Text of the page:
AVG is seeing between 200,000 to 300,000 new Web sites per day hosting code that can in some cases result in a PC being infected with malware just by visiting the site, said Roger Thompson, AVG’s chief research officer.

Zombies/Botnets Explode

Conficker is still running wild and it’s draining resources along its path (human resources and Web resources).

The world’s top virus hunters are watching every move made by the attacker in control of a nasty new Internet worm — referred to as “downadup” or “conficker.”

The number of infected Windows PCs keeps growing fast.

A virulent computer virus has infected as many as 15 million computers around the world so far, according to various estimates.

The virus — a self-replicating computer worm known as Downadup, Conficker or Kido — spreads across computer networks using Microsoft Windows software which have not been patched or updated properly. Microsoft issued a patch that fixes the vulnerability the virus exploits last October.

This is also covered here.

Computer experts are preparing to respond to further virus outbreaks and security threats posed by the Windows worm, known as Conficker, Kido and Downadup, which has infected more than 15 million PCs worldwide.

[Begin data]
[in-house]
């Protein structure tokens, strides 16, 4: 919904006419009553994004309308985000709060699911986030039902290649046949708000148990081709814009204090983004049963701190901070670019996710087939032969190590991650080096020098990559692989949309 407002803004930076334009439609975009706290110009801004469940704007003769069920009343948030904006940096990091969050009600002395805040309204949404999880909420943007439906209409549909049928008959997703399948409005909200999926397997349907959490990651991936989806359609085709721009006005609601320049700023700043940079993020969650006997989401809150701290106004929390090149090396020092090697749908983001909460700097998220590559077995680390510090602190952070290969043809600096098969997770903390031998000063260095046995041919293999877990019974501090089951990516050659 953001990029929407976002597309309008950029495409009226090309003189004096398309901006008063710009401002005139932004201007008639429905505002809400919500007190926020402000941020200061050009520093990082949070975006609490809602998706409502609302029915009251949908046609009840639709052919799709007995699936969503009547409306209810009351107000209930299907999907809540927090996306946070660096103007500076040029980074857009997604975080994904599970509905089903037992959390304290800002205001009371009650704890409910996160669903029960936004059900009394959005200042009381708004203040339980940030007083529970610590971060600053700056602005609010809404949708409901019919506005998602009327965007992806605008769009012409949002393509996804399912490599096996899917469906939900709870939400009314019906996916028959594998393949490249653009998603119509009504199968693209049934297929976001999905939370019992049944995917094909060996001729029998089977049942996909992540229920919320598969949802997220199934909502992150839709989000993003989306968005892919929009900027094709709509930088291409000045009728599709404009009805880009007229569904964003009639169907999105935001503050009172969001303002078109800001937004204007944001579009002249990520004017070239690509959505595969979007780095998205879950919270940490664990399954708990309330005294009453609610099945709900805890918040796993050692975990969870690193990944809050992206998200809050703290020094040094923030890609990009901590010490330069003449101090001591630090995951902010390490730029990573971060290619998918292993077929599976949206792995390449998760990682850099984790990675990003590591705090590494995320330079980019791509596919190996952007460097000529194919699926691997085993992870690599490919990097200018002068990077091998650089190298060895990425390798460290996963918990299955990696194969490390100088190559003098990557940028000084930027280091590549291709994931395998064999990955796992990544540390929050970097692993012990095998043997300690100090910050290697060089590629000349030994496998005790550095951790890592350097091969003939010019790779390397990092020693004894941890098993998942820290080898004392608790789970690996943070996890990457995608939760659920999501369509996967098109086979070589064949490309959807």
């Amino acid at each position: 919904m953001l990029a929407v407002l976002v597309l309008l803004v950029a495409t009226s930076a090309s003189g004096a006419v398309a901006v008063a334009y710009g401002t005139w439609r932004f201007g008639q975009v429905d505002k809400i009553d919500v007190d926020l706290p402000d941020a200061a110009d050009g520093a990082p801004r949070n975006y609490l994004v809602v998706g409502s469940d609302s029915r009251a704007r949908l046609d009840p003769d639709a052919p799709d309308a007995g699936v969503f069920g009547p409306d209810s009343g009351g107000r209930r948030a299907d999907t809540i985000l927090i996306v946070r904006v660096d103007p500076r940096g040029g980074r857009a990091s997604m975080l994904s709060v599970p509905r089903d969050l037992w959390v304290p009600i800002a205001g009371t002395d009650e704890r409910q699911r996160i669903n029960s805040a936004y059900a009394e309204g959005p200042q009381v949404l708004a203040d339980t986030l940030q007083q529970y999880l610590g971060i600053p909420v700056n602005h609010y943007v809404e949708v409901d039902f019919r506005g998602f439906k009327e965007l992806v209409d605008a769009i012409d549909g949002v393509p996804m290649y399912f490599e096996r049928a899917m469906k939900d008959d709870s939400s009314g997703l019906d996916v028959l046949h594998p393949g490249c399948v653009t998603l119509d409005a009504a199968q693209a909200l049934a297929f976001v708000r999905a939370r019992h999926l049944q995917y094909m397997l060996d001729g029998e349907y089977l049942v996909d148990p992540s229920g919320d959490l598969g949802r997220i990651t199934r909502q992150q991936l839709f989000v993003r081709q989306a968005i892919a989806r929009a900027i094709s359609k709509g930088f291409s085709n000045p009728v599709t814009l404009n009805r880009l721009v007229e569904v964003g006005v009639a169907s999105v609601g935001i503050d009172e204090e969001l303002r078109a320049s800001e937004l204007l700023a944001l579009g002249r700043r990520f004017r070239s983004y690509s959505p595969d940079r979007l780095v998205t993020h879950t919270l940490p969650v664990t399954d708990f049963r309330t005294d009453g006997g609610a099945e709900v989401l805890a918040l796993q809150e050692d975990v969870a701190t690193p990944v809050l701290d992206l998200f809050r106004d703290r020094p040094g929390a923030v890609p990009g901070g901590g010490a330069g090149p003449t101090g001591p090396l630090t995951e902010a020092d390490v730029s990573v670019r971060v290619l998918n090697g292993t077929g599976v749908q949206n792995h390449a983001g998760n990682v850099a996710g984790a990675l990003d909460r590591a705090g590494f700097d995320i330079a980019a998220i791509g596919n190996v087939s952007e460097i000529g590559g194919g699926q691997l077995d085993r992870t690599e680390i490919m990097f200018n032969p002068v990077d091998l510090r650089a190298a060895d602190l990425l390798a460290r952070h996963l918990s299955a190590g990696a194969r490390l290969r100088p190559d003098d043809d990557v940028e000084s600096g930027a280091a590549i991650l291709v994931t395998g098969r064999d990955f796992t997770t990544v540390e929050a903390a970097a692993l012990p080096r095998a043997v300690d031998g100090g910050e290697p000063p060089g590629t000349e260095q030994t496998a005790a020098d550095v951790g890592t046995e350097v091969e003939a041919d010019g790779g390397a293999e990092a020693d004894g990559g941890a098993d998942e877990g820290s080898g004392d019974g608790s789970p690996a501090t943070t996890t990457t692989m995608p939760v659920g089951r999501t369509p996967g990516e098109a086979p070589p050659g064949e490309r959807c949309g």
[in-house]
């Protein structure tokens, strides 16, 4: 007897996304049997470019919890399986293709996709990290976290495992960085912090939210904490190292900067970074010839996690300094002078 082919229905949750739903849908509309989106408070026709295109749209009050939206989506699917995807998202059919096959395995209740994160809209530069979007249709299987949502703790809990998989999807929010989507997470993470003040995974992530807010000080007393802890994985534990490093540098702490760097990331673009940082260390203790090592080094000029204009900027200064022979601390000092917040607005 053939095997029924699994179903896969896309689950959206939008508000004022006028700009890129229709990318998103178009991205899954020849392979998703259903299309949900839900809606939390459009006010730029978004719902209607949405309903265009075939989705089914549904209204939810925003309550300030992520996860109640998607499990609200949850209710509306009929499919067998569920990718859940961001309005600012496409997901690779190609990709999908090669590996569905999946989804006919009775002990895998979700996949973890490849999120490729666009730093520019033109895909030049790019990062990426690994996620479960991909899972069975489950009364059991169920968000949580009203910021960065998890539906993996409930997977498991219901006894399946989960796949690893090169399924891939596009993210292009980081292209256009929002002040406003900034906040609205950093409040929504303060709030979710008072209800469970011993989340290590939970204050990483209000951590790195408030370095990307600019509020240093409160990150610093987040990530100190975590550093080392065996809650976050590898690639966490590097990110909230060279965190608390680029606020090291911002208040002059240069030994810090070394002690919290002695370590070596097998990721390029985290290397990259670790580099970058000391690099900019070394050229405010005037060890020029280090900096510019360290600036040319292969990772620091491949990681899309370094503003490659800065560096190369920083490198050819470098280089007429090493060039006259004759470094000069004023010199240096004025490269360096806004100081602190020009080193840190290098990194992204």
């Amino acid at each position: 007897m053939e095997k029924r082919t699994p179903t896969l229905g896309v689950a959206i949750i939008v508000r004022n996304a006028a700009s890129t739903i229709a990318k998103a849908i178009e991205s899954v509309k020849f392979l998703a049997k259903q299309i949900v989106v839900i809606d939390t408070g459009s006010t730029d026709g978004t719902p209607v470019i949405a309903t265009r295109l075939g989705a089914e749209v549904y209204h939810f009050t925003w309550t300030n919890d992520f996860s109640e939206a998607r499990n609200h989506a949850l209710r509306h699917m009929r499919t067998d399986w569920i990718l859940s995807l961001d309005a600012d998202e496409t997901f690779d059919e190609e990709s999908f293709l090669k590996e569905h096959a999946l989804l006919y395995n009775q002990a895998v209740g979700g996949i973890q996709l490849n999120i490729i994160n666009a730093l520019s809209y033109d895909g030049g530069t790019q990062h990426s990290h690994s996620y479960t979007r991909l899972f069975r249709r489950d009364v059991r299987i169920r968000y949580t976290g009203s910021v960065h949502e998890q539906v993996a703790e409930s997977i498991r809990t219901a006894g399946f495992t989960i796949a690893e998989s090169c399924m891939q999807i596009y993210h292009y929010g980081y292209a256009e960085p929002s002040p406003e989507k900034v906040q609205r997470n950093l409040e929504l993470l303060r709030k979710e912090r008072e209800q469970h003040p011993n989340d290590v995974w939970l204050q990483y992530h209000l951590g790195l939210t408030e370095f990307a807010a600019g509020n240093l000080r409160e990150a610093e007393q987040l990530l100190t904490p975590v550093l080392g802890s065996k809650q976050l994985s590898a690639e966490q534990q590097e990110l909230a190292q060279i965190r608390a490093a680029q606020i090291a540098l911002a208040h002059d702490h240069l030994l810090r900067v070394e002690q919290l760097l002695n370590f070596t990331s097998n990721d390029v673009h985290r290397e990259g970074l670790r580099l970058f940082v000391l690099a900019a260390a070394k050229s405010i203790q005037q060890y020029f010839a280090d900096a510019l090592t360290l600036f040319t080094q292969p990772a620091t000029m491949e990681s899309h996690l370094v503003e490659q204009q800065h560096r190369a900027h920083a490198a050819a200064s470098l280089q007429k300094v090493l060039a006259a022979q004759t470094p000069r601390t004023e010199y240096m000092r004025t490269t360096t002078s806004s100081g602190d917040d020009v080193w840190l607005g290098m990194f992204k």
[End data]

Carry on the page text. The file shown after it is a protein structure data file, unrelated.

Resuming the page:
Had Microsoft cared about security rather than premature announcements (vapourware) and irresponsible releases, the Internet would have been a better and safer place to travel.

“Our products just aren’t engineered for security.”

Brian Valentine, Microsoft executive

Broken glass

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5 Comments

  1. Needs Sunlight said,

    January 28, 2009 at 12:12 pm

    Gravatar

    Over the years there have been various Internet milestones. e.g. www passing telnet, then passing ftp-data. ogg vorbis passing 12% of audio, etc. e-mail becoming 60% then 90% spam from windows botnets.

    At what point does (has) the point where the majority of traffic is windows malware get passed?